Classical Conditioning

     Classical conditioning or learning through association is a theory that was accidentally discovered by a Russian physiologist named Pavlov. He worked on the mechanism of digestion and the role of glandular secretions. By measuring the amount of gastric juices in dogs, he noticed that animals do not just salve while eating, but also at the sight of the food or even the person who brings them. This made Pavlov and his co-worker lead a series of works to elucidate what is called the classical conditioning.

  1. Major concepts

      This theory has 4 major concepts if you understand them you will understand the whole theory. Let me introduce these concepts to you briefly; we have the unconditioned stimulus: it is a natural stimulus in the environment and it produces a behavior or a response that is unlearned this response is called unconditioned response. Next to that we have the conditioned stimulus and it is a neutral stimulus that has no effect on our behavior but after being associated with the unconditioned stimulus it gives us a response that we call conditioned response.

     Still not clear then let us say for example that you use a leash every time you want to take your dog out so your dog gets excited every time he sees the leash. However in that case the real reason behind the dog’s excitement is not the leash but rather getting out. Well in that example the unconditioned stimulus or the natural stimulus was getting out that stimulus created a natural response which the excitement. However the dog gets used to the fact that you always use a leash when you want to take him out so the unconditioned stimulus “getting out” was associated with conditioned stimulus “the leash” which created a conditioned response which is getting excited when he sees the leash even if you are just holding the leash to put it in a different place.    

2. Stages of classical conditioning

       We can see in the example above that there are three stages of classical conditioning:

       1. Before conditioning: in this stage the unconditioned stimulus “getting out” creates an unconditioned response “excitement”.

      2. During conditioning: in this stage the conditioned stimulus “the leash” is associated with the unconditioned stimulus “gettingout”. For classical conditioning to work the conditioned stimulus need to be presented before the unconditioned stimulus “the leash needs to be present before getting out” this is called forward conditioning if the conditioning is presented backward “backward conditioning” it is generally unsuccessful. This stage is an important step in classical conditioning because if the association does not occur repeatedly during this stage the learning will not be successful.

       3. After conditioning: in this stage the association has been completed successfully and the conditioned stimulus “the leash” has the ability to create a conditioned response “the excitement”.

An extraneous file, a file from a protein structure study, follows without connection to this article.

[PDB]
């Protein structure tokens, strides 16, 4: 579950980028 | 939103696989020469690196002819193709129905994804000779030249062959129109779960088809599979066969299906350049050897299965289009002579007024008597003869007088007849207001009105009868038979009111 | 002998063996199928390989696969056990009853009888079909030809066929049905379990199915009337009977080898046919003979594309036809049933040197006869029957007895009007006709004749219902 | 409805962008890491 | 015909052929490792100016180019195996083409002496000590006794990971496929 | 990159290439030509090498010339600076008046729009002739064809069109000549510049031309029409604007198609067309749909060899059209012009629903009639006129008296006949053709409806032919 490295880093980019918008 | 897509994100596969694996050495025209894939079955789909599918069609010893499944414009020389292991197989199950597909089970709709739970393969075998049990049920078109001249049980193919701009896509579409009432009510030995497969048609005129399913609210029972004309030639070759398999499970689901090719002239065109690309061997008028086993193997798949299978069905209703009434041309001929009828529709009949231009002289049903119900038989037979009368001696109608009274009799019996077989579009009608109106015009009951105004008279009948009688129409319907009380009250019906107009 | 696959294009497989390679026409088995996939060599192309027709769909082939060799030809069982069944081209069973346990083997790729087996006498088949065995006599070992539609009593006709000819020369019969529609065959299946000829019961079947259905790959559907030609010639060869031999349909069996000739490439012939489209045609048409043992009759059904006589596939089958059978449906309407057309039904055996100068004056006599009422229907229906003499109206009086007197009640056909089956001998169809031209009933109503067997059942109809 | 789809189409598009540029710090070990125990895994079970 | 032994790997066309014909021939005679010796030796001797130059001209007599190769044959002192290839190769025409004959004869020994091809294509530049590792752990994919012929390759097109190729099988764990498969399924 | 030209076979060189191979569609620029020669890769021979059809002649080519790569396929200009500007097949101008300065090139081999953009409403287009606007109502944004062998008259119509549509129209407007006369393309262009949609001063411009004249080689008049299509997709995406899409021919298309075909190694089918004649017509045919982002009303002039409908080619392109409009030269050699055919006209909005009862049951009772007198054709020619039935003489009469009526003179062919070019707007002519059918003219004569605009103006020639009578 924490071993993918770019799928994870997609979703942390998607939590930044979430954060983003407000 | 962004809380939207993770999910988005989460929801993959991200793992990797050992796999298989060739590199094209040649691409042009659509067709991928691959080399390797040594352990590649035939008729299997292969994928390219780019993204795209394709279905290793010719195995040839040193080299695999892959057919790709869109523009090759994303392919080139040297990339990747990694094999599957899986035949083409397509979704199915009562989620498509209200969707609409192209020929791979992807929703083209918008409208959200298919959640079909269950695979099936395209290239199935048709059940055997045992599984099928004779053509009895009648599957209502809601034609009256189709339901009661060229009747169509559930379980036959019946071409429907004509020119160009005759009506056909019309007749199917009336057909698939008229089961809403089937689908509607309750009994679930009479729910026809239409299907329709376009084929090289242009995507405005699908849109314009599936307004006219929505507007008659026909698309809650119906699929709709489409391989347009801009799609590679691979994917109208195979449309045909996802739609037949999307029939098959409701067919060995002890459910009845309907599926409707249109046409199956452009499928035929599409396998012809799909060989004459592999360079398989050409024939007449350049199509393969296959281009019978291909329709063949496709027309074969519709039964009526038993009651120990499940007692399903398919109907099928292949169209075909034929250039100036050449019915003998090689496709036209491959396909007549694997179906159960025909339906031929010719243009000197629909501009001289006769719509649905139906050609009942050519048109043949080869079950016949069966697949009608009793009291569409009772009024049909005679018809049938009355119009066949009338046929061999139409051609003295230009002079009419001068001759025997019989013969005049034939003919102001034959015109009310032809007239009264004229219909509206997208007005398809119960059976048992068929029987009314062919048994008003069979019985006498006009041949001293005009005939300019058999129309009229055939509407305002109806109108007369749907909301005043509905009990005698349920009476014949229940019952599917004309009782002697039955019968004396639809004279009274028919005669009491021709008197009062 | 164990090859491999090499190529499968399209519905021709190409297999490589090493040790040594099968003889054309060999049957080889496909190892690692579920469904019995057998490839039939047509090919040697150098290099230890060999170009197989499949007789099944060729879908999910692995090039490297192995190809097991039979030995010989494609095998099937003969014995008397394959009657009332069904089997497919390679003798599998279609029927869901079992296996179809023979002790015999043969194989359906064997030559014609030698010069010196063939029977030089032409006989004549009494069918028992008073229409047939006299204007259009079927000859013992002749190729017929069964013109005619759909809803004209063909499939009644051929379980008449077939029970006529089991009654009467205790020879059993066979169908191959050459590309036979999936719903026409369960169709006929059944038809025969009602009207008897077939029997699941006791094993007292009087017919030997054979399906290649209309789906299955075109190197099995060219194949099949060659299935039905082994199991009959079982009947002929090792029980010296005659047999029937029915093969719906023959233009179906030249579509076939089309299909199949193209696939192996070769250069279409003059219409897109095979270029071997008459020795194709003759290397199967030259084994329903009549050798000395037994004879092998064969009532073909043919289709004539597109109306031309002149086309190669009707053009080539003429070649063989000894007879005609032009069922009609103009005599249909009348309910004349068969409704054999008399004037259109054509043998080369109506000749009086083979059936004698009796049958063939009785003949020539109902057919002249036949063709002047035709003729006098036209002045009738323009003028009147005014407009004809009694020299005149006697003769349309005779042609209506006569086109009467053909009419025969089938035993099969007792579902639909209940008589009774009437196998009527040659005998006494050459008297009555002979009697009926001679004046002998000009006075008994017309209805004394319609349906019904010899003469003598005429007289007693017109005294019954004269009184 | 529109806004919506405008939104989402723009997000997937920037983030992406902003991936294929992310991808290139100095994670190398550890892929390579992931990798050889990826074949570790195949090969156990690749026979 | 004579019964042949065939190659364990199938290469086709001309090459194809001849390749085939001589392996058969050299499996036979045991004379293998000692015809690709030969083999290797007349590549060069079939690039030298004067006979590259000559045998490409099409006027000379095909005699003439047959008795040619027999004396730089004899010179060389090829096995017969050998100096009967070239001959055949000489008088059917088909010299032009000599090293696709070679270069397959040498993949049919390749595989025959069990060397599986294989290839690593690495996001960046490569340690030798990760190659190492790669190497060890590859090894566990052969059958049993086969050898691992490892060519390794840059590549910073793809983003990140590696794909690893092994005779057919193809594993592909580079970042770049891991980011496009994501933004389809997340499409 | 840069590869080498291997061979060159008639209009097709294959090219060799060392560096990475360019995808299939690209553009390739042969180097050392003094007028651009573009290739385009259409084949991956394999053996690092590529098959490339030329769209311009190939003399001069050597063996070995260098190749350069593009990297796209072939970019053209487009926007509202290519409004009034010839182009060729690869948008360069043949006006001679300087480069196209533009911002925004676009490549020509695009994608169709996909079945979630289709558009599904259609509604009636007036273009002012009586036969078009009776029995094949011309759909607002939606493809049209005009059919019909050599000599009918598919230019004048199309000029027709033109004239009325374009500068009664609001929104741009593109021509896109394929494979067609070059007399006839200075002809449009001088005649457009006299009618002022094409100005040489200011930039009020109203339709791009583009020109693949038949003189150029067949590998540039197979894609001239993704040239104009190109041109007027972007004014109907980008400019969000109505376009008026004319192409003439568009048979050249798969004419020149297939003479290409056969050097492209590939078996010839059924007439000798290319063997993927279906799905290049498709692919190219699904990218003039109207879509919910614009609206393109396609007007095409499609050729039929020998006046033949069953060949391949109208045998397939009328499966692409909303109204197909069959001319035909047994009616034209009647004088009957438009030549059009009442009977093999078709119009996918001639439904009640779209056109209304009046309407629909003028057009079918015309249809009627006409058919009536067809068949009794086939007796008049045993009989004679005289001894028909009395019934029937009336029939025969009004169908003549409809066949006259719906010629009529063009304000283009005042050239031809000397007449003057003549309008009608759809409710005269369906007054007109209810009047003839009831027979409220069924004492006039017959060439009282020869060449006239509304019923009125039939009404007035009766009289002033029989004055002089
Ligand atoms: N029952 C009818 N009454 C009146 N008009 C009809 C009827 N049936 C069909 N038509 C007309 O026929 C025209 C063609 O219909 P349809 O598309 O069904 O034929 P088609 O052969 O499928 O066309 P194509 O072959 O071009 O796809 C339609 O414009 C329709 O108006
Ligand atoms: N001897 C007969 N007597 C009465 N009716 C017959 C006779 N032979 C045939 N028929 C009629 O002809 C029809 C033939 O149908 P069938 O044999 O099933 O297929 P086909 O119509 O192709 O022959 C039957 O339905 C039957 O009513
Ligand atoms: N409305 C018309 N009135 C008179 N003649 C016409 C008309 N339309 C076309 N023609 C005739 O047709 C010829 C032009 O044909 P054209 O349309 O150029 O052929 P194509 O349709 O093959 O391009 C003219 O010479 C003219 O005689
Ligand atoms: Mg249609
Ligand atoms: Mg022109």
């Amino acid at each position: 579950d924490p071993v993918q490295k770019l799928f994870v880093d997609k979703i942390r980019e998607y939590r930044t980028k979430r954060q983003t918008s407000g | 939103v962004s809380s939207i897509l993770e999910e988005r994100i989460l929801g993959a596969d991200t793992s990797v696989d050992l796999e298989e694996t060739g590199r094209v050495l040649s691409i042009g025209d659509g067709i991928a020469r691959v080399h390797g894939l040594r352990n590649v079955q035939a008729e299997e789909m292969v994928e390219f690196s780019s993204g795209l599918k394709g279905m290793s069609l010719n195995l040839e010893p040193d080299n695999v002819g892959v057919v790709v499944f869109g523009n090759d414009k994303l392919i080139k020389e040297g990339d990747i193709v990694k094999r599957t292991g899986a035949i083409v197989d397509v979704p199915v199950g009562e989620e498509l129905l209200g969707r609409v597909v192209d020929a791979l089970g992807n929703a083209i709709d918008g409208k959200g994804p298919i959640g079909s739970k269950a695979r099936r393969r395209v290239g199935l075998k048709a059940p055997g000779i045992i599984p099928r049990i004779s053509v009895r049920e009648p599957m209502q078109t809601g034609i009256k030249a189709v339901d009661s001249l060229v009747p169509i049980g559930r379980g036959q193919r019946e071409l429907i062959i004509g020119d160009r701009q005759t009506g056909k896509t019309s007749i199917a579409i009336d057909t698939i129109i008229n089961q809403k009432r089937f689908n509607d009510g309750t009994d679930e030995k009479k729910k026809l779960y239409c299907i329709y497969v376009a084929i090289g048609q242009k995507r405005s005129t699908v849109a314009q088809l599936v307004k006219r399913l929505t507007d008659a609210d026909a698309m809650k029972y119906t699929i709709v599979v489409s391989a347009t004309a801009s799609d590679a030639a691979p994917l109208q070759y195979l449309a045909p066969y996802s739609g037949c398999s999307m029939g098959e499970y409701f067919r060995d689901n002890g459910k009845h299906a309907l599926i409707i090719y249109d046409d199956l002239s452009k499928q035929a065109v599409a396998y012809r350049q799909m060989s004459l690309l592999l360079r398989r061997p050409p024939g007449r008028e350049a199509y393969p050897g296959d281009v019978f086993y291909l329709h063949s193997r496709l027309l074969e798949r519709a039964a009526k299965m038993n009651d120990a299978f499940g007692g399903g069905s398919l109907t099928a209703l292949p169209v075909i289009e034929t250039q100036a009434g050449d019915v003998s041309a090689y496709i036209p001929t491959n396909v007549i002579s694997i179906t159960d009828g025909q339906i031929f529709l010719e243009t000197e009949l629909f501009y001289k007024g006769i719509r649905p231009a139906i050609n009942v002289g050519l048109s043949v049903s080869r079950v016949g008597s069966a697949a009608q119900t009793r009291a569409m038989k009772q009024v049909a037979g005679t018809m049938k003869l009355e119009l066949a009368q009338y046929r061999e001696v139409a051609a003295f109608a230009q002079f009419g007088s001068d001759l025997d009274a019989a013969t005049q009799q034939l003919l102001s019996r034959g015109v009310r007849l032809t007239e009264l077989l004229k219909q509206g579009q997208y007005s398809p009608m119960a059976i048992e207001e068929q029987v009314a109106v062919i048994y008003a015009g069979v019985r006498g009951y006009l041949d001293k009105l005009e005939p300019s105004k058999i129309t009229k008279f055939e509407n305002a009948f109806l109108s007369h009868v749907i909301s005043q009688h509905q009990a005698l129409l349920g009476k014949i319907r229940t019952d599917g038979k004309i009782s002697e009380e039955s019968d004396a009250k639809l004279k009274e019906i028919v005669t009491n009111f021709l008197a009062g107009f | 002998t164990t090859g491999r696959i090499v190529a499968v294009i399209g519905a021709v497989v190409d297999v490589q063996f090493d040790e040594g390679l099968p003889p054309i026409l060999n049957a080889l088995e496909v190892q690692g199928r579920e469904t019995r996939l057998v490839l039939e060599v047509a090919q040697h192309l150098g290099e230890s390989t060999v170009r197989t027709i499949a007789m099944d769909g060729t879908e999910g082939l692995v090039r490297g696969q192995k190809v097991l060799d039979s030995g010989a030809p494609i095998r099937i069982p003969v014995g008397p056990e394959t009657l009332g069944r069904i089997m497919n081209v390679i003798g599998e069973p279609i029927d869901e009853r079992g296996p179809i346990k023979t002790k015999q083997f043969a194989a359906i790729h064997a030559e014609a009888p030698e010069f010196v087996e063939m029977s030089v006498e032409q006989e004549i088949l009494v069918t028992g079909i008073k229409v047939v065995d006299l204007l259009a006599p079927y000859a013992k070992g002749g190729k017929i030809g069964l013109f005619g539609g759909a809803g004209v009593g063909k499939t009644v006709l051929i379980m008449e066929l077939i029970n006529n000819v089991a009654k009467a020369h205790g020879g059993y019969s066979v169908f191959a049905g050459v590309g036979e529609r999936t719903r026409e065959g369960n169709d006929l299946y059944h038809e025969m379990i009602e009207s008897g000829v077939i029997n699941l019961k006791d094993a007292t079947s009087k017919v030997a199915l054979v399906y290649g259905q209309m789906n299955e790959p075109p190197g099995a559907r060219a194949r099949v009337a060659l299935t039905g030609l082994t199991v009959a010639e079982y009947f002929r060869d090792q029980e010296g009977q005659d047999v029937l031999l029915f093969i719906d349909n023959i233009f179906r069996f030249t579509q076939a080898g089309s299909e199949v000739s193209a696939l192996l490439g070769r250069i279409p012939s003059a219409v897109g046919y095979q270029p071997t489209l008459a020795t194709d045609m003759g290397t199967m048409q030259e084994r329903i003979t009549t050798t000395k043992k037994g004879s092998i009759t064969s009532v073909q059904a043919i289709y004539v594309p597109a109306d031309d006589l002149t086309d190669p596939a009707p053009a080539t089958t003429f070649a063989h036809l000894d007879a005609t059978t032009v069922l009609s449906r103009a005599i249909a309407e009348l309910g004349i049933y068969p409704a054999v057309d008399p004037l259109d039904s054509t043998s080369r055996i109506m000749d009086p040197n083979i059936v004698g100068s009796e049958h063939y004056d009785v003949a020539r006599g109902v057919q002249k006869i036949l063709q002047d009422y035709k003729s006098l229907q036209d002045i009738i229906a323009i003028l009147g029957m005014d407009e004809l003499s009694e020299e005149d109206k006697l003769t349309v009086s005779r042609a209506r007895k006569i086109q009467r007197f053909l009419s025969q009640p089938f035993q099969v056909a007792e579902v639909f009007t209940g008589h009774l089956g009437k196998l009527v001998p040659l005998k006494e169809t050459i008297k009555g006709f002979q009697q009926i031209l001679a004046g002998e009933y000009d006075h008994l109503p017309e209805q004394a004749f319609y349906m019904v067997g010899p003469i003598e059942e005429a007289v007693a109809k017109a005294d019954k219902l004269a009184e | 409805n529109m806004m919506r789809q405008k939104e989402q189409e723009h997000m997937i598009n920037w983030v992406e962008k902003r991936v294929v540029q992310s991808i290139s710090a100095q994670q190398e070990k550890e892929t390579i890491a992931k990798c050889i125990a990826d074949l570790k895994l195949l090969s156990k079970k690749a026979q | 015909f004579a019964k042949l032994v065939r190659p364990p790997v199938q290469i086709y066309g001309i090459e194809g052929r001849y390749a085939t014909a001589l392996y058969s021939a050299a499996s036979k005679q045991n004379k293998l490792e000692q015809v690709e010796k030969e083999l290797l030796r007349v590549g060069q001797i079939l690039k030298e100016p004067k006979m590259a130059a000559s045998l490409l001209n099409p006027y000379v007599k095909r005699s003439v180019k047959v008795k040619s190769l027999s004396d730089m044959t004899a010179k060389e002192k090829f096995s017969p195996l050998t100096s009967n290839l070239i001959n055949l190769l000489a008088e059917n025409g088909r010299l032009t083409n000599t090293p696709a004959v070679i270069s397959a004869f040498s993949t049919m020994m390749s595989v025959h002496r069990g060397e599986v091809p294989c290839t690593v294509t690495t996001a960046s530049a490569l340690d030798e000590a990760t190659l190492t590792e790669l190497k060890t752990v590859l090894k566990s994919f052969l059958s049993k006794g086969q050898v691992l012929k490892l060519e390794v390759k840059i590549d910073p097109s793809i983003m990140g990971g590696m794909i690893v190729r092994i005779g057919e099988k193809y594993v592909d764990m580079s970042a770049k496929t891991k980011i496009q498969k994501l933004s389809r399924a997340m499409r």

3. Laws of classical conditioning

         After discovering this theory Pavlov presented some laws that control the process of learning by association like:

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  • Extinction:

this law explains how the association disappears. Presenting the conditioned stimulus repeatedly without the unconditioned stimulus leads to the extinction of the conditioned response.

  • Generalization:

this law explains how the association can extend to stimuli that are similar to the conditioned stimulus. For example the dog may give the same response of excitement even if you change the leash and bring a new one. We see evidence of stimulus generalization in phobia. For instance if a child is bitten by a large dog, he is liable not only large dogs but also small dogs.

  • Discrimination:

this law explains how an animal can learn to differentiate between two similar stimuli. For example if you ring a bell each time you give your dog food your dog will learn to associate between the food and the bell. That way the dog will run towards you to have food each time you ring a bell but if you change the bell and use a gong your dog will not give you the same response.

  • Spontaneous recovery:

After extinction and a period of rest, presenting the conditioned stimulus without the unconditioned stimulus will again elicit a weak conditioned response.

   4. Pavlov’s experiment

       In his experiment Pavlov used food as a natural stimulus and the salvation of the dog as the unconditioned response. Whenever he feed the dogs, he always rang a bell (neutral stimulus).  After repeating this procedure a number of times, he only rang the bell without bringing the food. Like expected, dog’s salivation level increased when Pavlov rang the bell. The dog had learned an association between the bell and the food and developed a new behavior. Because this response was conditioned to learn, it is known as the conditioned response.

Before Conditioning:

Food (unconditioned stimulus)                                                         

salvation (unconditioned response)

Bell (neutral stimulus)

No response

During Conditioning:

Food + Bell

salvation (unconditioned response)

After Conditioning:

Bell (conditioned stimulus)

Salvation (conditioned response)  

References:

  • PAVLOV,I.P.(1927) CONDITIONED REFLEXES: AN INVESTIGATION OF THE PHYSIOLOGICAL ACTIVITY OF THE CEREBRAL CORTEX.

  • Pavlov, I. P. (1928). Lectures on conditioned reflexes: Twenty-five years of objective study of the higher nervous activity (behavior) of animals (W. H. Gantt, Trans.)

  • SCIENCES HUMAINES N°3 - SEPTEMBER 2000- 48 F. P (26-27)

See Also:

Behaviorism

Operant Conditioning

Trial and error

Conditioning Watson and little Albert

Behavior therapies